Landscape photography inherently leads to a methodical, deliberate, introspective approach to working. In general, I approach it much as if I were making a sketch or watercolor painting, taking time to experience and absorb the subject as I set up the camera, choose a lens, focus, calculate the exposure, and so on. Sometimes, conditions are changing so fast that I need to speed up. Other times, I need to slow down and wait for things to become "just right." This image is an example of the latter.
Spider Rock rises spectacularly hundreds of feet from the canyon floor. This view is from near a popular overlook, a rocky promontory a short hike from a turn-out along the rim road. When I arrived, an hour before sunset, there were several other photographers in the area, shooting the brilliant highlights and deep shadows on the rocks.
I staked out a position some distance from the guardrails, precariously perched on the edge, carefully composed the image, and waited. As the sun dropped below the horizon, and the other photographers packed up and went to dinner, I went to work. One characteristic of this part of the country (in this case, northeast Arizona) is that the air is usually extremely dry and clear. That means that, just after sunset, there is often a bright but diffuse golden glow in the western sky. I call it "magic light." If you look to the east, you'll find the landscape bathed in warm hues; forms are subtly modeled, rather than defined by harsh shadows. An added benefit is that the range of luminance falls well within the latitude of the film or sensor.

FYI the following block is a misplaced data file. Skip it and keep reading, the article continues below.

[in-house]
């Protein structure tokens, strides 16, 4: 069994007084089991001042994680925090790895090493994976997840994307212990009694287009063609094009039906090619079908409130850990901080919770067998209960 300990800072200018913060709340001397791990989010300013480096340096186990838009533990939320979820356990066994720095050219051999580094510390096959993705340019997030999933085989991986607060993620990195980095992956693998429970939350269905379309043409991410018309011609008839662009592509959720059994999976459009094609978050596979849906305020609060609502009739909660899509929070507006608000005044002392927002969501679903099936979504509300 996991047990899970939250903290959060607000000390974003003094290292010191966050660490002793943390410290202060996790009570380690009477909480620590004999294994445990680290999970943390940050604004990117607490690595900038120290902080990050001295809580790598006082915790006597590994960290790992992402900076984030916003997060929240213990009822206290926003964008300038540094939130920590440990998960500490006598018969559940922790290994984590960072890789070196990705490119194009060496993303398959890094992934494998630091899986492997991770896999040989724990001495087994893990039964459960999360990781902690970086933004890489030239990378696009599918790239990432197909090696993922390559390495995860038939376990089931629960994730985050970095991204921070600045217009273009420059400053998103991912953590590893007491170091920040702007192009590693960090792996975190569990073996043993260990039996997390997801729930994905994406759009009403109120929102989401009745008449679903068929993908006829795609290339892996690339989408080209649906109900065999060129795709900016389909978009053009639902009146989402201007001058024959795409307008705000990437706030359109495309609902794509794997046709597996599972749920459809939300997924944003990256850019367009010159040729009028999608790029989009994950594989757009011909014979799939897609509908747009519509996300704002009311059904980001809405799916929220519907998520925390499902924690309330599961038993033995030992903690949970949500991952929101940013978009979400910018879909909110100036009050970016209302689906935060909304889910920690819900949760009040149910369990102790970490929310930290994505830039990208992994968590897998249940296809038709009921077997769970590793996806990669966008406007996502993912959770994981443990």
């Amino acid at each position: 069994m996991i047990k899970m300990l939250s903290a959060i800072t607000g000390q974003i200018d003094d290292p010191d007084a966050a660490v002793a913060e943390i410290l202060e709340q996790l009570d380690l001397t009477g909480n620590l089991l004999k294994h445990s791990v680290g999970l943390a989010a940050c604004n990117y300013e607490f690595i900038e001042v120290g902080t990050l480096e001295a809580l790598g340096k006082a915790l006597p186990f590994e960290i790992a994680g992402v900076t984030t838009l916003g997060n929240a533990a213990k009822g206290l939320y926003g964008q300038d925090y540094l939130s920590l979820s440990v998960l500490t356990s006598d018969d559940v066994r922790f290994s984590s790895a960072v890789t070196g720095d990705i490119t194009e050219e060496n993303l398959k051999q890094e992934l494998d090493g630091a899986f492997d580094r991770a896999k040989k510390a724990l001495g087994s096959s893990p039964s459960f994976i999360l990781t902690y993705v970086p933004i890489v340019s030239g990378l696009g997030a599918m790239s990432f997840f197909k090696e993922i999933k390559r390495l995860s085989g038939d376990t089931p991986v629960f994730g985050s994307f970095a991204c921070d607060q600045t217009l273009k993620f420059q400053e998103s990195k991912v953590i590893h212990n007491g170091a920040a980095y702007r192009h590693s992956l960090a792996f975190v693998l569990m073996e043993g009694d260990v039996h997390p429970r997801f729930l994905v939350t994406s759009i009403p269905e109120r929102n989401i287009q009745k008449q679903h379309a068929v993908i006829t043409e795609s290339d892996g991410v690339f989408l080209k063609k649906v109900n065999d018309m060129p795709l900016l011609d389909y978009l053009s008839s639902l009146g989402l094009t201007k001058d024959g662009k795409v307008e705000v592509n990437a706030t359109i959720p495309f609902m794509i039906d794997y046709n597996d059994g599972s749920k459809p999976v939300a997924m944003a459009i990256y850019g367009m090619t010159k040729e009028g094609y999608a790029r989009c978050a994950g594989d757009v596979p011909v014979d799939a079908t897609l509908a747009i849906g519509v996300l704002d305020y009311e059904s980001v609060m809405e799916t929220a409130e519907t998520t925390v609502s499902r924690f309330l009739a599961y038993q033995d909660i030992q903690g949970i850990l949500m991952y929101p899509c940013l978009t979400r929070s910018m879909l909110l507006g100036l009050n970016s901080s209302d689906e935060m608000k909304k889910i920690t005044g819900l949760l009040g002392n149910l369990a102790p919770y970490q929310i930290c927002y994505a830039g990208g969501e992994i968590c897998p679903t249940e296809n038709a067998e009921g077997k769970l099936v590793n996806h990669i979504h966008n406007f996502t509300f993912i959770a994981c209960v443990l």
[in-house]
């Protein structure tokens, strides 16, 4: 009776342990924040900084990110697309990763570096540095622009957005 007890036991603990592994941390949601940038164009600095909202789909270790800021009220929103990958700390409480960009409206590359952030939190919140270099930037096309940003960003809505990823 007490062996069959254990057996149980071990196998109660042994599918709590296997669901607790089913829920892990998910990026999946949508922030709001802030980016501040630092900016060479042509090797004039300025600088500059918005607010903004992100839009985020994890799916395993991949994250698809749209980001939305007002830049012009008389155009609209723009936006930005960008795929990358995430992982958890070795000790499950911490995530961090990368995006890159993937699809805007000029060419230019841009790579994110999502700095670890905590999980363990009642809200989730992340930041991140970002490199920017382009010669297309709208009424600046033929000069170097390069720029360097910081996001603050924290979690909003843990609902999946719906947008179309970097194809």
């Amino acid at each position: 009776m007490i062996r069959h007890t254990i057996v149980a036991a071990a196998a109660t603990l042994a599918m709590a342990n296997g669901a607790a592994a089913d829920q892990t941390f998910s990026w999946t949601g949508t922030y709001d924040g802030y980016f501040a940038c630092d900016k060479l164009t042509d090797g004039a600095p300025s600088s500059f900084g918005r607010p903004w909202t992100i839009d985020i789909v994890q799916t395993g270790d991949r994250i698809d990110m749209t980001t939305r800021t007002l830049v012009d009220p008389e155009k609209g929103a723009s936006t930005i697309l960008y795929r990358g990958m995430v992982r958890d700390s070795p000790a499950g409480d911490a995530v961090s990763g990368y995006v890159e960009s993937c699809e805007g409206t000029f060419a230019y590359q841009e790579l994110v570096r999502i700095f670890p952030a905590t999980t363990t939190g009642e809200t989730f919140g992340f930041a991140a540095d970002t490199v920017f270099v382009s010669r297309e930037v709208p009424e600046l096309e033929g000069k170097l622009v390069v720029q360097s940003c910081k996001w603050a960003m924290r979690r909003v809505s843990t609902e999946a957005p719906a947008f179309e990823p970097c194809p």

As a result, this image has wonderful richness and depth. The larger I print it, the stronger the sense that one could, in a sense, fall into the picture. Spider Rock appears to leap off the paper. This image illustrates the value of being patient and waiting for conditions to become "just so." Also, while brilliant, directly lit scenes may be the visual equivalent of sound bites, I find that a more subtle approach, with careful composition and soft lighting, tends to have more "staying power" -- the viewer is more likely to invest more time in exploring details, and the image is easier to live with for a long time. The "magic light" may not last very long, but if you slow down, plan ahead, and wait for it to happen, you won't regret it.